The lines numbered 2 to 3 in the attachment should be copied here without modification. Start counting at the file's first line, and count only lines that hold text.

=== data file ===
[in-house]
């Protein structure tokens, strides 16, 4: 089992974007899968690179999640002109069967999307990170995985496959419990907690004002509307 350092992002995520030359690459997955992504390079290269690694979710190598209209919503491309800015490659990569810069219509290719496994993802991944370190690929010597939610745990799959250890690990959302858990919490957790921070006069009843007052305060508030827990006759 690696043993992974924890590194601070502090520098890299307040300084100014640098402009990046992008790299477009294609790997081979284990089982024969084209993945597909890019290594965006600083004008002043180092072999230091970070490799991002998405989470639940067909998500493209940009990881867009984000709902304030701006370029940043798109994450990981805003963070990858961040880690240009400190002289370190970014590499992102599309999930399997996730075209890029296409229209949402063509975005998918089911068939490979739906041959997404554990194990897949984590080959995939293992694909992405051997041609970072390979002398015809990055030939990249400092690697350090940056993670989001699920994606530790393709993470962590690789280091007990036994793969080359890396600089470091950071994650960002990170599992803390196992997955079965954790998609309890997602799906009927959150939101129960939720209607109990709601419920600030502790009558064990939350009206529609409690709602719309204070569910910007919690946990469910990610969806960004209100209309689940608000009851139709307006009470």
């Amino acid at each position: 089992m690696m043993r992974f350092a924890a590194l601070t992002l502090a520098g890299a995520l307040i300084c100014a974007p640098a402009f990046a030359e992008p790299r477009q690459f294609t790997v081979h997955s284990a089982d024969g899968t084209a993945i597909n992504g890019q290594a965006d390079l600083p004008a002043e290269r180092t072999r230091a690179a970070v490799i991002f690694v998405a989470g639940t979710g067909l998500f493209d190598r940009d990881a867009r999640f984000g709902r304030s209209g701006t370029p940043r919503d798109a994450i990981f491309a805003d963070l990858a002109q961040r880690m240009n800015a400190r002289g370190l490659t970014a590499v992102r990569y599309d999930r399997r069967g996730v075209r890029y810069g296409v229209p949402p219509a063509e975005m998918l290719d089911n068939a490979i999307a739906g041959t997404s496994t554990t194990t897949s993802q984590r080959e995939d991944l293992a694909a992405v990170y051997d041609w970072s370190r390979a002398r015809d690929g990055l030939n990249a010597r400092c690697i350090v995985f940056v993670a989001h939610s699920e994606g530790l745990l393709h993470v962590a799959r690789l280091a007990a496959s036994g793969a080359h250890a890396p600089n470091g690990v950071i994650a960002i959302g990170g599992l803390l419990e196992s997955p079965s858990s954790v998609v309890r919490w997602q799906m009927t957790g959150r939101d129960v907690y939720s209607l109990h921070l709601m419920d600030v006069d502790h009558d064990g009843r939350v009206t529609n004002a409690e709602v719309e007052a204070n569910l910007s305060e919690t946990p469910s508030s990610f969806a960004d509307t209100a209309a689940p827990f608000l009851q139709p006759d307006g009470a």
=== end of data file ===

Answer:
């Protein structure tokens, strides 16, 4: 089992974007899968690179999640002109069967999307990170995985496959419990907690004002509307 350092992002995520030359690459997955992504390079290269690694979710190598209209919503491309800015490659990569810069219509290719496994993802991944370190690929010597939610745990799959250890690990959302858990919490957790921070006069009843007052305060508030827990006759 690696043993992974924890590194601070502090520098890299307040300084100014640098402009990046992008790299477009294609790997081979284990089982024969084209993945597909890019290594965006600083004008002043180092072999230091970070490799991002998405989470639940067909998500493209940009990881867009984000709902304030701006370029940043798109994450990981805003963070990858961040880690240009400190002289370190970014590499992102599309999930399997996730075209890029296409229209949402063509975005998918089911068939490979739906041959997404554990194990897949984590080959995939293992694909992405051997041609970072390979002398015809990055030939990249400092690697350090940056993670989001699920994606530790393709993470962590690789280091007990036994793969080359890396600089470091950071994650960002990170599992803390196992997955079965954790998609309890997602799906009927959150939101129960939720209607109990709601419920600030502790009558064990939350009206529609409690709602719309204070569910910007919690946990469910990610969806960004209100209309689940608000009851139709307006009470």
């Amino acid at each position: 089992m690696m043993r992974f350092a924890a590194l601070t992002l502090a520098g890299a995520l307040i300084c100014a974007p640098a402009f990046a030359e992008p790299r477009q690459f294609t790997v081979h997955s284990a089982d024969g899968t084209a993945i597909n992504g890019q290594a965006d390079l600083p004008a002043e290269r180092t072999r230091a690179a970070v490799i991002f690694v998405a989470g639940t979710g067909l998500f493209d190598r940009d990881a867009r999640f984000g709902r304030s209209g701006t370029p940043r919503d798109a994450i990981f491309a805003d963070l990858a002109q961040r880690m240009n800015a400190r002289g370190l490659t970014a590499v992102r990569y599309d999930r399997r069967g996730v075209r890029y810069g296409v229209p949402p219509a063509e975005m998918l290719d089911n068939a490979i999307a739906g041959t997404s496994t554990t194990t897949s993802q984590r080959e995939d991944l293992a694909a992405v990170y051997d041609w970072s370190r390979a002398r015809d690929g990055l030939n990249a010597r400092c690697i350090v995985f940056v993670a989001h939610s699920e994606g530790l745990l393709h993470v962590a799959r690789l280091a007990a496959s036994g793969a080359h250890a890396p600089n470091g690990v950071i994650a960002i959302g990170g599992l803390l419990e196992s997955p079965s858990s954790v998609v309890r919490w997602q799906m009927t957790g959150r939101d129960v907690y939720s209607l109990h921070l709601m419920d600030v006069d502790h009558d064990g009843r939350v009206t529609n004002a409690e709602v719309e007052a204070n569910l910007s305060e919690t946990p469910s508030s990610f969806a960004d509307t209100a209309a689940p827990f608000l009851q139709p006759d307006g009470a």